The majority of the estate’s production is white Graves made from Semillon and Sauvignon Blanc, while the two red Graves of Château Beauregard-Ducasse consist of Merlot, Cabernet Sauvignon, Cabernet Franc, and in some vintages a healthy dose of Petit Verdot. In order to provide the highest quality wine, Château Beauregard-Ducasse produces two exceptional red Graves at the château, Château Ducasse and Château Beauregard-Ducasse Cuvée Albert Duran (the latter is the château’s flagship wine and this month’s feature). The Perromats also fashion two special white Graves, Château Ducasse Graves Blanc, a traditional white Graves meant to be consumed in the first five years of the vintage, and the more age-worthy Cuvée Albertine Peyri, a barrel fermented white Graves.

Bordeaux is the world’s largest fine wine producing region, encompassing nearly 300,000 acres, 60 distinct appellations, and more than 7,300 individual châteaux. Appellations such as Graves, Margaux, Pauillac, and St. Émilion are legendary, as are the scores of collectible wines that flow from their vineyards. Indeed, the wine wares of Bordeaux (both the region and its wines are referred to as Bordeaux) are some of the finest and most expensive on Earth. Furthermore, this renowned viticultural region, which has become synonymous with full-bodied red wine, is also the traditional home of Cabernet Sauvignon, Merlot, and Cabernet Franc, the three musketeers of almost all red Bordeaux and the basis for Meritage blends around the world. Malbec, Petit Verdot, and even Carmenère are other traditional red Bordeaux varietals that frequently figure into the cépage, or blend, of many Bordeaux châteaux. And what remains unknown among consumers is that Bordeaux is equally adept at fashioning world-class white wines as well as red wines, most notably in Graves, the oldest and most historic of all the Bordeaux communes. In Graves, the traditional red varietals thrive along with Sauvignon Blanc and Semillon, the latter the source of the appellation’s most compelling white wines.

Bordeaux, meaning beside the waters, refers to the region’s proximity to the Atlantic Ocean and the broad estuary, the Gironde, for which the entire viticultural department (the equivalent of a county or state in the United States) is named. Bordeaux, the region as well as the department’s leading city, lies at the center of the confluence of the Dordogne and Garonne Rivers, which flow into the Gironde, which redoubles Bordeaux’s effort to live up to its name. Moreover, it is Bordeaux’s proximity to the sea that provides a stable, moderate climate, which is favorable to the production of fine wine. This marriage to the sea has also provided the historical highway by which Bordeaux wines have traveled the world, gaining esteem and recognition long before most other landlocked wine regions were able to safely transport their wines overland to eager markets.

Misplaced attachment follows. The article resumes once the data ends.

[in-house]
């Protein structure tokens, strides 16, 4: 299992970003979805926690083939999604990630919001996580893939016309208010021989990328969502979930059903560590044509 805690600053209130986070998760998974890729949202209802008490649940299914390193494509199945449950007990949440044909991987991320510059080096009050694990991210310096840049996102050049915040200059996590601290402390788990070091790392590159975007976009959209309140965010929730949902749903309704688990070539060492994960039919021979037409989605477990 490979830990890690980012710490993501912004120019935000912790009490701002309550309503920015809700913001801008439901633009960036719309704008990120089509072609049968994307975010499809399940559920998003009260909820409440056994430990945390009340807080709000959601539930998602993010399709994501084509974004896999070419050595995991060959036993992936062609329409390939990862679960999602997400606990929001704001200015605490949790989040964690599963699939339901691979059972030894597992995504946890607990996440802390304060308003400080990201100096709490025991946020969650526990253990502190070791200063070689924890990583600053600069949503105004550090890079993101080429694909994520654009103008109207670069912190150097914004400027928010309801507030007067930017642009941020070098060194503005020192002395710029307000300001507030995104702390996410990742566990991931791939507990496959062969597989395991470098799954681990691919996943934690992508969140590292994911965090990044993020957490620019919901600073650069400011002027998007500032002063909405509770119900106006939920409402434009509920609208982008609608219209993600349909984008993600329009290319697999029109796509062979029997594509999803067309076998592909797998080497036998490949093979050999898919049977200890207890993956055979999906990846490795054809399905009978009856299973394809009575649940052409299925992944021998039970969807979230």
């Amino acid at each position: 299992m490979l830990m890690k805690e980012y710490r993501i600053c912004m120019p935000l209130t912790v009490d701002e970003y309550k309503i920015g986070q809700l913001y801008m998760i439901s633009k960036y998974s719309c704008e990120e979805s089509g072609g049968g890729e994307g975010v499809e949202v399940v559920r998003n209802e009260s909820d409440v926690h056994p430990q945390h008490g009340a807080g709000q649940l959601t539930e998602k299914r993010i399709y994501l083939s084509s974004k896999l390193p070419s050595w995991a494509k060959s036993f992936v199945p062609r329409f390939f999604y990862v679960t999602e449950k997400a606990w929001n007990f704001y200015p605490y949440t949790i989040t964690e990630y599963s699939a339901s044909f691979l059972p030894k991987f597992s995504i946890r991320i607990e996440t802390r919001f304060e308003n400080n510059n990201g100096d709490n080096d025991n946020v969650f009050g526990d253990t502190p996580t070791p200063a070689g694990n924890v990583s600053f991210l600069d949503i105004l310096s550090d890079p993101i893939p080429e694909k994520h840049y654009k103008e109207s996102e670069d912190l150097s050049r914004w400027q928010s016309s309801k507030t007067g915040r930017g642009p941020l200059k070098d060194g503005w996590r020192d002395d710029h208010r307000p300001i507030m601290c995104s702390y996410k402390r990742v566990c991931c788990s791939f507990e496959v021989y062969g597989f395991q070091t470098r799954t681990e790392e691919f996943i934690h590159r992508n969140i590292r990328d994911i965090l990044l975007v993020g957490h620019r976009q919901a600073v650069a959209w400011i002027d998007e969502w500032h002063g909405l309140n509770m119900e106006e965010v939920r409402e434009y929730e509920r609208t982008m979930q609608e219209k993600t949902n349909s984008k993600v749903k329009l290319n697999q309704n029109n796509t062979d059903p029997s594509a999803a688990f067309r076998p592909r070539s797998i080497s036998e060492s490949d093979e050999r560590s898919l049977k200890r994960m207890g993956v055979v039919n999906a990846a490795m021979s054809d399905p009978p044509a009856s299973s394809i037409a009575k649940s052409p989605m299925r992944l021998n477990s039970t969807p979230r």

Since the first century BCE, when the Romans established themselves in Bordeaux and referred to the area as Biturigiaca, this ancient viticultural paradise has been a constant source of fine wine. Known to the emperors of Rome, popes, and poets (most notably Pliny and Ausonius), Bordeaux has enjoyed the envy of the wine producing world longer than any other wine region on Earth. From Pliny to the most contemporary wine critics, including Robert Parker Jr., Bordeaux wines have never gone out of favor. Besides, what other wine region can claim three millennia of continuous production and millions of satisfied customers?